Both the exhibit and booth were busy all day, as people stopped to gather more information on development and hear these women’s stories. One person, Assemblywoman Rhoda Jacobs from New York City, didn’t want to hear any information from these landowners whom she falsely claimed were paid to be there by the industry and were not her constituents. Here’s a video of just some of that interaction.

The group also had a television available as part of the exhibit where onlookers could watch “Silent No More” and “Women of the Marcellus,” showing the contrasts between the women of Upstate New York and those in the Northern Tier of Pennsylvania in respect to natural gas. Here’s the”Women of the Marcellus” video in case you haven’t seen it.

The Press Conference

The group gathered on the second floor in the Capitol Building.  This was extremely significant because they group gathered around a women’s suffrage memorial plaque to hold their press conference.   At the press conference several people spoke about what natural gas means to them.  They also discussed what changes they hope to make.  With several of their sashes reading, “Silent No More” some went on to discuss what the saying actually represents.  Watch the whole press conference below.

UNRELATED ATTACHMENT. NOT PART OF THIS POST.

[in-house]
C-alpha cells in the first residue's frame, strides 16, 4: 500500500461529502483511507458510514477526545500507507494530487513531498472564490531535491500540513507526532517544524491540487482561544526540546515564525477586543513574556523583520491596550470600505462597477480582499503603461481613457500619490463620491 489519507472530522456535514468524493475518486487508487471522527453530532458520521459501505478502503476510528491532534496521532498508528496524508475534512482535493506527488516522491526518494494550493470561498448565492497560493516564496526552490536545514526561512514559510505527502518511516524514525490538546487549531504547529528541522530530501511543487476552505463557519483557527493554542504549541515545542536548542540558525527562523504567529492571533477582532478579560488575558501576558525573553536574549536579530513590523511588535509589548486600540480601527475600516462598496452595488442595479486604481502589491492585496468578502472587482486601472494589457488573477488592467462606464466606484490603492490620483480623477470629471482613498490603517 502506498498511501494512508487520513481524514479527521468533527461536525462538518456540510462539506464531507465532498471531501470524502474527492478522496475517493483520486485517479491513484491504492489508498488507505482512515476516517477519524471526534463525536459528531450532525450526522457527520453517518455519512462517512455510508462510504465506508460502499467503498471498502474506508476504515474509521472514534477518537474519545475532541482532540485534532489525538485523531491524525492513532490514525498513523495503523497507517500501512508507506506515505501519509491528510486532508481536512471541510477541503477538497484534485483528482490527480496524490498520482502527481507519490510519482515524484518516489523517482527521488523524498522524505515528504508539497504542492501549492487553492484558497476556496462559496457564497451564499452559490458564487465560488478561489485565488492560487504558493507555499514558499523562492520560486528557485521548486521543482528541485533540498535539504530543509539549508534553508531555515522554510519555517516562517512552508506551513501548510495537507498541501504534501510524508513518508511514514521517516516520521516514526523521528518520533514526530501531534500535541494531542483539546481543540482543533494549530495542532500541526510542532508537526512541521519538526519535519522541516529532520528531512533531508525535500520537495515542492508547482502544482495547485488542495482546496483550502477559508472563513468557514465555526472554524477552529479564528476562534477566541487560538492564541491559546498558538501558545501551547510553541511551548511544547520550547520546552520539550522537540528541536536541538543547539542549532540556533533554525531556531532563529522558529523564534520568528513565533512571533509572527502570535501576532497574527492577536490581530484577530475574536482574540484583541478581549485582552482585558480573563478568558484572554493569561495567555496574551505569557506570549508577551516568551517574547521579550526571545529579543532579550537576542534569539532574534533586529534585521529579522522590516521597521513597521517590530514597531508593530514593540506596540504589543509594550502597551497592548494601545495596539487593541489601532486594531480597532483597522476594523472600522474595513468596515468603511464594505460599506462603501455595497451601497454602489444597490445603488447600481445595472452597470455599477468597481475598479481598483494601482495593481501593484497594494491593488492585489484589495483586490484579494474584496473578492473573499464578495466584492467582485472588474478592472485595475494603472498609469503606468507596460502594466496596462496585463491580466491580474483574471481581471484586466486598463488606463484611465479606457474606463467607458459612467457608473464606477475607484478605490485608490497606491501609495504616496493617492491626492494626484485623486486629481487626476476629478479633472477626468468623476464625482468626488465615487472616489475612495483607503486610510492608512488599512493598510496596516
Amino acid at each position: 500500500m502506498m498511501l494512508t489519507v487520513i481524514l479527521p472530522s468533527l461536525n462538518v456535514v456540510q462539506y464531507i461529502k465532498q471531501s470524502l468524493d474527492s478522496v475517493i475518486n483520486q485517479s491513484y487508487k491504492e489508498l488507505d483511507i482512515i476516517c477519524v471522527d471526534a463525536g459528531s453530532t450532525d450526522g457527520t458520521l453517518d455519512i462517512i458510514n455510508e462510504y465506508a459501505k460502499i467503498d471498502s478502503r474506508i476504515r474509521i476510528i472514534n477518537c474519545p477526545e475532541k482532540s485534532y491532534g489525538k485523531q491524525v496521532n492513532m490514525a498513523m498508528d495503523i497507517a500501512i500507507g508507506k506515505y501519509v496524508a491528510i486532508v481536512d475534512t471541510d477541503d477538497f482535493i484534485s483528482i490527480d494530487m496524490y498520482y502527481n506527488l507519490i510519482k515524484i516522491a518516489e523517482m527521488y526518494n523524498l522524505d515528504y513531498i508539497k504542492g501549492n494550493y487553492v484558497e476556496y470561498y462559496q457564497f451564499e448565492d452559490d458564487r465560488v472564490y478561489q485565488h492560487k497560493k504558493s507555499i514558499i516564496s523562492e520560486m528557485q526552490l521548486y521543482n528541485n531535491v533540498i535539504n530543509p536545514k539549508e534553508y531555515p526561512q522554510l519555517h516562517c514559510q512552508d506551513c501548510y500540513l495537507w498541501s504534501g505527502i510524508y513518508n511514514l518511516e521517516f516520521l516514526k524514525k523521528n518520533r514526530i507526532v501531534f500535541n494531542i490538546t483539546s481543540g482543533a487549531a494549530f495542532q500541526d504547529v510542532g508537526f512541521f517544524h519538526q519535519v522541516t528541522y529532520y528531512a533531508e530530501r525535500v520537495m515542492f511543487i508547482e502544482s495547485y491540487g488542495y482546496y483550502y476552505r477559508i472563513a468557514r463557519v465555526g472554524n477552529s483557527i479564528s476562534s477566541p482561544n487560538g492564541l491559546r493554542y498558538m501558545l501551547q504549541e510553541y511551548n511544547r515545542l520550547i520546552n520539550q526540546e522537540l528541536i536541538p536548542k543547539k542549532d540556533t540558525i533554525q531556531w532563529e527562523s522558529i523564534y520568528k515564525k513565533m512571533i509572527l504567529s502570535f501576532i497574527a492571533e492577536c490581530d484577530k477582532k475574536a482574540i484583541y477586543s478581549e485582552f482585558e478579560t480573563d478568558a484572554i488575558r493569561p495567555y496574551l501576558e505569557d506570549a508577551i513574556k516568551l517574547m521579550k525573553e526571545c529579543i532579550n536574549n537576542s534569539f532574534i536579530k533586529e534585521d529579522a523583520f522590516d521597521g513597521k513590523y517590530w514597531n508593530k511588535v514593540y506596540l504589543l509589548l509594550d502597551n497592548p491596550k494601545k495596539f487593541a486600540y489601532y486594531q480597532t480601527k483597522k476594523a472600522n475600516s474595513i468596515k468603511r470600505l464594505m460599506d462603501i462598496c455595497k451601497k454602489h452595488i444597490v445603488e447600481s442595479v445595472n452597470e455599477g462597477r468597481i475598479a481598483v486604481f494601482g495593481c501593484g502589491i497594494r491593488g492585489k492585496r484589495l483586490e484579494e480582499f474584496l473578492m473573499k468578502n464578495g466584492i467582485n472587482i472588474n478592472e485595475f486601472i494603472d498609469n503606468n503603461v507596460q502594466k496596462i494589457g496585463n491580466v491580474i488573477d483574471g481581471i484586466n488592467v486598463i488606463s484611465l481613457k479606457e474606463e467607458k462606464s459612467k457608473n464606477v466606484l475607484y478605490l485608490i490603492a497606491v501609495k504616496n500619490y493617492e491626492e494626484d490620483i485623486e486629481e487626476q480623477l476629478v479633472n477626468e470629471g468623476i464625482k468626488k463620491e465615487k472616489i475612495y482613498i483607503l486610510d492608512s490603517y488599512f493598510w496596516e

As landowners this group is no longer standing silently as the silent majority.  They are now choosing to speak out and push in Albany, as the anti-gas crowd has done, to get their voices heard.  Property rights for the United States of America go far below the Earth’s surface!  Unlike any other country in the world, Americans own the ground under them to the core of the planet.  Speaking out in support of natural gas goes deeper than just the idea of natural gas exploration – it’s speaking out for your property rights and your rights as an American.

Truthland Closes Out the Day

After a day packed full of educating others, participants sat down to a pre-screening of the new film, Truthland, about Shelly, a Pennsylvania school teacher and dairy farmer, who went out on a quest to find out the truth about natural gas exploration.

Shelly introduced the film to the group of individuals, many of which were from the area where she grew up and her family still lives in Broome County, New York.

You can watch the complete Truthland movie below and be sure to check out www.truthland.com to get a free DVD of the film, look for screenings in your area and view unedited videos of the interviews Shelly participated in.

The Women’s Energy Leadership Coalition has grown substantially and they are now making sure their voices are heard.  The group successfully distributed over 200 DVDs of Truthland to all the legislators in Albany and hopes to get a good response from them all!  Keep your eyes open for the Women’s Energy Leadership Coalition and get involved!  Now is the time to step up and fight for our property rights!

 

Comments

  1. You’ve done a great service. We need to hear more from you through aticles and Letters to the Editor of newspapers, especially upstate papers. That’s really important. You can send such Letters as a group AND as individuals. We’ve been doing that kind of advocacy for many months. We’ve had several hundred hits on our website. We’d appreciate any comments about it that you might care to give.